Time to restructure forestry, by Chris McEvoy

Restructuring Victoria’s forest industry toward high-value plantations would benefit both the industry and forests.

The Victorian Government needs to have the guts and vision to commit to a long-term forestry plan that meets the needs of the timber industry, environmentalists and the people of Victoria.

What we have currently is not working.

Only 20 per cent of the 1.8 million metres cubed of native forest harvested by Victorian Government agency VicForests ends up in timber products - mainly flooring or structural timber.

The remaining 80 per cent becomes low-value wood chips, either for export or for the Maryvale pulp mill, near Traralgon.

Yet Victoria remains a net importer of timber products because imports dominate the durable timber, value-add market: most of the $100 million imported to Victoria annually is cladding (cedar), joinery for windows (cedar and meranti), or decking (merbau).

Victoria has some sawmills that compete in this market, but the annual allocation of species suitable to value-add, such as silvertop ash, is small.

Imports will become more expensive as other countries lock up their native forest and the Federal Government will soon ban imports of illegally logged rainforest timber.

So, where will we obtain the beautiful natural timber?

I suggest we plant it here in Victoria, harvest it and value-add ourselves.

Appearance grade timber is required by designers and architects because it’s fashionable and sustainable.

It has unique colour, texture and durability.

The Victorian timber industry should concentrate on producing value-added products which are difficult to substitute with engineered alternatives or for which the consumer will pay a premium for the genuine product.

This would both improve returns from our current native forest harvesting and replace imports.

The industry should shift to processing durable (class 1 and 2) Victorian timber species such as yellow stringybark, southern mahogany and silvertop ash.

Unlike mountain ash, these species are suited to selective harvesting (rather than clear-fell harvesting) in native forests - and they grow well in plantations.

Victoria would need only 100,000 metres cubed of sawn logs a year to become self-sufficient in durable timber.

This is a drop in the ocean compared with the 1.8 million metres cubed VicForests currently harvests, and would require just 400ha of plantation to be harvested annually - or 8000ha in total on a 20-year cycle. A long-term plan is essential to enable private industry to invest in infrastructure and research.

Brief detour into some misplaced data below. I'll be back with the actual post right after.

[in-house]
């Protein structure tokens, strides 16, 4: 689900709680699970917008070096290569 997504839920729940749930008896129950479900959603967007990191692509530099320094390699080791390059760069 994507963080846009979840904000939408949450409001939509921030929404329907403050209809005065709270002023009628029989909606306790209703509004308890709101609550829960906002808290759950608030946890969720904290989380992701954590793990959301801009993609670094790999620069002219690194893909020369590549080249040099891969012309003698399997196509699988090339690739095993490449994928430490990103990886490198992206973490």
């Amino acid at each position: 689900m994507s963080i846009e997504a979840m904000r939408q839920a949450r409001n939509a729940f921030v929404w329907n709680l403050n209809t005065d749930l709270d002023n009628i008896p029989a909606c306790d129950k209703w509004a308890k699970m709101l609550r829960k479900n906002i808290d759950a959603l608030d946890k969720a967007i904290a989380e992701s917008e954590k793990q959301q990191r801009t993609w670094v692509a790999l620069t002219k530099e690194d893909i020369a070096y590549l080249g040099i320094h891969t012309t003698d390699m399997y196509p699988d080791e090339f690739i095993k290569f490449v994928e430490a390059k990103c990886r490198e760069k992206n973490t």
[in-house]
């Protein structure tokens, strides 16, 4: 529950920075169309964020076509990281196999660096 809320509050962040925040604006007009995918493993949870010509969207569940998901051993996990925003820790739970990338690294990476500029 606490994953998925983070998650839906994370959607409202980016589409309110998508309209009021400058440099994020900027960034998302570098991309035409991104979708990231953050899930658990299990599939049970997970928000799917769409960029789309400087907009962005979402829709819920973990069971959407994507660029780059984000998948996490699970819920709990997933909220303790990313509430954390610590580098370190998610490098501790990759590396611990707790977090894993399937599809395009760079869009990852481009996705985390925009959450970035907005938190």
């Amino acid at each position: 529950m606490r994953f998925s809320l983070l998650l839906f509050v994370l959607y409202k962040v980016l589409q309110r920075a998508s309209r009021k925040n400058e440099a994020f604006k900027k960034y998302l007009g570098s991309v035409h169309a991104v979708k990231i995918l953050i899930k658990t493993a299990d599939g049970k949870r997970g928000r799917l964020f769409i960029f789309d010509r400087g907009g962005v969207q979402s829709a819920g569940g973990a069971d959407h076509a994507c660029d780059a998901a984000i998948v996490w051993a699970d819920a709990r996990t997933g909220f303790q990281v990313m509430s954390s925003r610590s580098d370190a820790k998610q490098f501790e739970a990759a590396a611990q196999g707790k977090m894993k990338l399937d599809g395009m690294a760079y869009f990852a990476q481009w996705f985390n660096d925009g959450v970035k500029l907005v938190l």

The plan should allow for selective harvesting of native forests to provide resource security in the medium term, and a transition period into using largely plantation resources.

I suggest:

  • Woodchips for paper should come from plantation, not native forest. The plantation resource is already available in the Green Triangle on the Victorian-South Australian border. The logistics and economics of this switch need to be finalised.
  • The Department of Sustainability and Environment should identify, and make available, volumes of these target species from native forests during the next 20 years.
  • Plantations made up of species with at least class-2 durability, that are renowned for rapid growth and stability in sawing, should be established. Plantations should be intensively managed to produce saw logs and located close to sawmills and minor product markets. A public-private partnership could reduce some of the risk involved in such a venture.
  • Government should offer incentives to help harvesting contractors buy equipment suited to lower diameter logs of yellow stringybark, southern mahogany and silvertop ash, as native forest harvesting equipment currently used in Victoria is designed to handle high volume clear-felling of forest coupes.
  • Sawmills should be offered incentives to upgrade their existing facility with technology suited to smaller re-growth and plantation logs, or exit the industry. The size, number and location of new mills should be determined after the interest of the existing sawmillers has been assessed.

The author Chris McEvoy is a director and major shareholder of both Radial Timber Australia and Heartwood Plantations.



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